To the outward observer, little has changed at the offices of Lionhead Studios. It’s just one of the many squat three storey buildings sitting in the greenery of a Surrey business park. Names of old notables such as Priestley, Turing and Huxley are sprinkled across the road signs, while the occasional duck potters around a pond. Apart from the weather, it’s all very pleasant. Taking the weather into account, it’s all very English.
And that’s something Lionhead isn’t anymore.
But according to Peter Molyneux, Microsoft’s acquisition of the company a year ago was much more serious than matters of national pride. It was the final link in the chain of events required to keep Lionhead in business.
“The best way to start this article is to fully admit Black & White 2 and The Movies, and to a lesser extent Fable: Lost Chapters, weren’t the games they should have been,” Lionhead’s MD says. “The main reason was we’d grown into this huge beast. We weren’t focused. We were spending too much money. £1.5 million a month takes away your creative clout and your creative butterflies.”
The juxtaposition of terms is significant. With around 240 staff to organise and feed, Lionhead lost control of the magic that had made it one of the world’s high profile gamemakers; the ability to take creative risks. Combined with difficulties when it came to the more mundane production issues of getting a game finished on time, and the company was close to collapse.
“That’s the pressure of the industry,” Molyneux explains. “It’s not about triple-A anymore, it’s triple-triple-A or triple-A cubed. You can’t promise and not deliver. That’s something we realised, certainly after Black & White 2. Now Lionhead’s about focusing on doing one thing at a time. Being acquired by Microsoft has allowed us to focus again. We’re focused on one and a half things; Fable 2 and Project X.”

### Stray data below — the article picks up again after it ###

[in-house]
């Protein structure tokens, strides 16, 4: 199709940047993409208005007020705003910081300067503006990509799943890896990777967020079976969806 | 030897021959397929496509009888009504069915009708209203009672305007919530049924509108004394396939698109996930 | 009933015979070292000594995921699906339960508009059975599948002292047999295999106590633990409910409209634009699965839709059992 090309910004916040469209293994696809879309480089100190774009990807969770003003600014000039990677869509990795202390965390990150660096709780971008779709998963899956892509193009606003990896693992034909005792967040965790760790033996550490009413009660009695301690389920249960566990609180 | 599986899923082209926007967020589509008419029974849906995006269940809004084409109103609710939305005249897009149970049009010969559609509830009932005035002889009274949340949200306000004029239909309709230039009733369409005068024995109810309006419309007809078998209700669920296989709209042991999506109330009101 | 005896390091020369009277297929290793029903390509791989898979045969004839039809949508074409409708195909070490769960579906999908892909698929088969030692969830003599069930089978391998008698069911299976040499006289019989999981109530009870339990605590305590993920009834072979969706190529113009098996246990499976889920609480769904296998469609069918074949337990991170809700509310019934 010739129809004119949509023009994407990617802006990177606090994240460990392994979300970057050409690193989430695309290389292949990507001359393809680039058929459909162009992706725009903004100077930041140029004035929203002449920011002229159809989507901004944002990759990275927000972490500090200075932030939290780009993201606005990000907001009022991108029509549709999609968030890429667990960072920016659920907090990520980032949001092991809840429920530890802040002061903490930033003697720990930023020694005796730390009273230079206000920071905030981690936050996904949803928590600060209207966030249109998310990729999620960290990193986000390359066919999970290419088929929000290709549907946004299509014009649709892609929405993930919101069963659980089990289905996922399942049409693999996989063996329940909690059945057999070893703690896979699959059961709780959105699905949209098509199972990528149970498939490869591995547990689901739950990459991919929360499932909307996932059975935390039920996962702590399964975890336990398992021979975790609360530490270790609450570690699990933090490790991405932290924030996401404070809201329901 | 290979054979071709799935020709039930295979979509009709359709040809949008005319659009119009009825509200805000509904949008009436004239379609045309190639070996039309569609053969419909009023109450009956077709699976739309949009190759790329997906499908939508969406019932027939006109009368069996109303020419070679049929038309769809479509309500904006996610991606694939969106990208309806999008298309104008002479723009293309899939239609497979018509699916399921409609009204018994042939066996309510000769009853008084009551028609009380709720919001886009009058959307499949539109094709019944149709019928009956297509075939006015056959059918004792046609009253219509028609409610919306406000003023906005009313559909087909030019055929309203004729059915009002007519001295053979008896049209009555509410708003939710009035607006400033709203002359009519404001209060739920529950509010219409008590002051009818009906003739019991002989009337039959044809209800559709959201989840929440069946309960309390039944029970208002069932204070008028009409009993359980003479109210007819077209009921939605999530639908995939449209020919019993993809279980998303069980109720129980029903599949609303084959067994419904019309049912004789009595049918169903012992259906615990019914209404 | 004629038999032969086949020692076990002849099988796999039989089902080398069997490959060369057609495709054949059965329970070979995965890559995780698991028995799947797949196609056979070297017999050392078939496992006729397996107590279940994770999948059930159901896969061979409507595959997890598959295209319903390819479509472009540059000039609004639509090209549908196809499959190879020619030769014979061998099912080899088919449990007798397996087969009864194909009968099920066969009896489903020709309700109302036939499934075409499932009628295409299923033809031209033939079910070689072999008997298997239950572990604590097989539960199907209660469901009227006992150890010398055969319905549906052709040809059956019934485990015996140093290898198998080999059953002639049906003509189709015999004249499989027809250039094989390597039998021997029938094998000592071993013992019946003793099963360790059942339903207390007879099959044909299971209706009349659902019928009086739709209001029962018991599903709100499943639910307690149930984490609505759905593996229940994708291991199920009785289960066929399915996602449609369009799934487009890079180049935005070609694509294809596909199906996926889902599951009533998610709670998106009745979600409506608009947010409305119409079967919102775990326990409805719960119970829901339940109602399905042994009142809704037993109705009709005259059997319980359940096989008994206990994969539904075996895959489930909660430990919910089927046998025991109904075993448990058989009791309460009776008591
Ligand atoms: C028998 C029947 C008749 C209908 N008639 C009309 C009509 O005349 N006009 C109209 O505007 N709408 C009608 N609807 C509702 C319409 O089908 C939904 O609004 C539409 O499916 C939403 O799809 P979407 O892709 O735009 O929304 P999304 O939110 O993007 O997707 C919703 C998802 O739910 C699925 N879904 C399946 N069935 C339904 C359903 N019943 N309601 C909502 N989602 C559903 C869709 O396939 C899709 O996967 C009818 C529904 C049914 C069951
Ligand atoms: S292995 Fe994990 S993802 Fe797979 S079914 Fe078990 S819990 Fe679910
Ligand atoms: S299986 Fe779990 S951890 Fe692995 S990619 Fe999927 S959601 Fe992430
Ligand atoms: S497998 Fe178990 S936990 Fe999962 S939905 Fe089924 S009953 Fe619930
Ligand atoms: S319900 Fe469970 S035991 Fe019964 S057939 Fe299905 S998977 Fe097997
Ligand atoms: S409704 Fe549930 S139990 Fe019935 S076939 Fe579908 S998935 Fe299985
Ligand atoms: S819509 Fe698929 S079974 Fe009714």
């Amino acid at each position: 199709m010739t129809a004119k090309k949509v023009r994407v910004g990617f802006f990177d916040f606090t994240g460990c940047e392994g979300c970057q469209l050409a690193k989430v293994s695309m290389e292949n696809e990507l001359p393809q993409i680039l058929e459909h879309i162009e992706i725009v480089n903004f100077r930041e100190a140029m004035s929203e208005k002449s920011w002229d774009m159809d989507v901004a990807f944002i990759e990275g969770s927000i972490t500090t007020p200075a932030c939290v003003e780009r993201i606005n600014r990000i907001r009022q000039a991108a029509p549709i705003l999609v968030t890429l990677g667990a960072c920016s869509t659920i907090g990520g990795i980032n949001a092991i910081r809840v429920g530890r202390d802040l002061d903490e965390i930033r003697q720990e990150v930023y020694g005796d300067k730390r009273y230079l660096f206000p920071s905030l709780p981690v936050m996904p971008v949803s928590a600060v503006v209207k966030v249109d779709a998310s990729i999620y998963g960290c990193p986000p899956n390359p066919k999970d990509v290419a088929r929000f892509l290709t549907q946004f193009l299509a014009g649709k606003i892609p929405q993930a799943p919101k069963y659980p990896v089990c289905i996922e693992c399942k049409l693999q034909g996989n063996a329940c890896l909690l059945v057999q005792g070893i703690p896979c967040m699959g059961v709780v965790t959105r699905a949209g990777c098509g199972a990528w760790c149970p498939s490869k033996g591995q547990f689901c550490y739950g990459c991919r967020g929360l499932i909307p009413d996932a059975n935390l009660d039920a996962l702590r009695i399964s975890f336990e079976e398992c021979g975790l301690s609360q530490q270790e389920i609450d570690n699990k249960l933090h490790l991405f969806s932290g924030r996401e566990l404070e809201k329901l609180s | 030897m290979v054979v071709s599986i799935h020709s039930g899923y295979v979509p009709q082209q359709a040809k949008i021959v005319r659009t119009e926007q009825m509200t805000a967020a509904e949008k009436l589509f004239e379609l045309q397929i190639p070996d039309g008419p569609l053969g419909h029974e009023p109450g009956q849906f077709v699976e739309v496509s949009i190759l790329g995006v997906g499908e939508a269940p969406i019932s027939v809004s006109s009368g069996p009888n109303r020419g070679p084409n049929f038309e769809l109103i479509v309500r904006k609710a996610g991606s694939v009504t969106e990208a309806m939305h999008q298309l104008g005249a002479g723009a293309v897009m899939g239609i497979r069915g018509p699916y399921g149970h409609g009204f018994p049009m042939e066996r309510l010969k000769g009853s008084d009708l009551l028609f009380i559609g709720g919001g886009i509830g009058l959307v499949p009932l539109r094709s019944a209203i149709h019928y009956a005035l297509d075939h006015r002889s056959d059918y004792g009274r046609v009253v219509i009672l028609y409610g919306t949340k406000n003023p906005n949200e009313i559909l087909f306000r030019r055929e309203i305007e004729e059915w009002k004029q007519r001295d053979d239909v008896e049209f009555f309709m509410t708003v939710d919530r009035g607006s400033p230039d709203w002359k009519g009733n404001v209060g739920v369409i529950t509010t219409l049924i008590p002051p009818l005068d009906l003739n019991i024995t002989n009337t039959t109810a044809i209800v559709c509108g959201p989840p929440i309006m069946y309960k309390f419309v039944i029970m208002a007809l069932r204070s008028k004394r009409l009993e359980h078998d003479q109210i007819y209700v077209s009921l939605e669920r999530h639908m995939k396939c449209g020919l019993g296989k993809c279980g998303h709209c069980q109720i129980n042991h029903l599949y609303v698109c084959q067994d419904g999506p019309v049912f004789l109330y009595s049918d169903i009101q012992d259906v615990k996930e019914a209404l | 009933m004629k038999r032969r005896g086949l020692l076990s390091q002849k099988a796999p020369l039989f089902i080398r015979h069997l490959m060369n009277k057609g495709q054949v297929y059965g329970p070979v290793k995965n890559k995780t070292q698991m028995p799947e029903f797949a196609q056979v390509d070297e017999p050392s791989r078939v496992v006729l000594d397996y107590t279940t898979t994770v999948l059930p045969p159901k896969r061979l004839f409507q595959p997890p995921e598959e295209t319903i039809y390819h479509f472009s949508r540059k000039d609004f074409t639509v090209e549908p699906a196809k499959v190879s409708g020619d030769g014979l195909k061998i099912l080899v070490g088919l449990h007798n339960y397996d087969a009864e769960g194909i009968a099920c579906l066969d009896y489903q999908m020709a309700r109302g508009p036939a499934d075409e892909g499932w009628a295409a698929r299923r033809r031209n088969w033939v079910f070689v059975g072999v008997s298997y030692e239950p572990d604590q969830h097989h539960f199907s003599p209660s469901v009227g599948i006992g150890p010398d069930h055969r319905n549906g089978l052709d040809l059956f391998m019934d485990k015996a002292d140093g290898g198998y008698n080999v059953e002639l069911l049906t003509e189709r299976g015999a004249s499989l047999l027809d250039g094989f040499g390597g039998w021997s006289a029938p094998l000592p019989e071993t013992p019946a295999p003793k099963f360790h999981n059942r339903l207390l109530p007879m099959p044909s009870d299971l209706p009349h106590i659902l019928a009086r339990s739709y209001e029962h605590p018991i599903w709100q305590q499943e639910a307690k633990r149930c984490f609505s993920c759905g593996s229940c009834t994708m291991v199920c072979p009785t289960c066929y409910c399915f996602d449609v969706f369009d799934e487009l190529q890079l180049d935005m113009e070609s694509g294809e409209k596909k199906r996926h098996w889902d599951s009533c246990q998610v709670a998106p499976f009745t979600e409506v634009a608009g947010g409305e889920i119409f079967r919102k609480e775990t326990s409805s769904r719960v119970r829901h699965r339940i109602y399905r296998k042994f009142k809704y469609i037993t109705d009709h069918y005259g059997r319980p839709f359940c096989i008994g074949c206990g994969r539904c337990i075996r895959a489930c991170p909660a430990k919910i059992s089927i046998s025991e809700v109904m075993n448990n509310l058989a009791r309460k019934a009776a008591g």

PART OF THE PROCESS
Indeed, the desire to marry the often conflicting demands of the creative and the mundane is the most notable aspect of how Lionhead now approaches game development. One is the strong production layer that’s been put in place. Contrary to popular belief, however, Molyneux says this predates the releases of Black & White 2, The Movies and Fable: Lost Chapters.
“We couldn’t have made three games simultaneously without a production process,” he points out. “So about two years ago, we bought onboard a whole layer of management to deal with production.”
The framework includes a studio head for each project. In the case of Fable 2, that’s Louise Copley, who came from outside the games industry, while ex-Bullfrog and Mucky Footer Gary Carr fulfils the role at Project X. Producer Stuart Whyte was also bought in, having previously worked on the Harry Potter games at EA. Each project has a scheduler, and these work with development managers who schedule the workloads within the main disciplines such as art, design and programming. They also liaise with the game leads. “And I lord over them like some sort of demigod,” Molyneux jokes.
Still he agrees there’s sometimes a necessary tension. “We hired those people and I work with them to say, ‘Schedule is incredibly important, milestones are very important, the team knowing where it’s going and what it’s doing is important, but let’s not forget we’re making a game here,” he explains.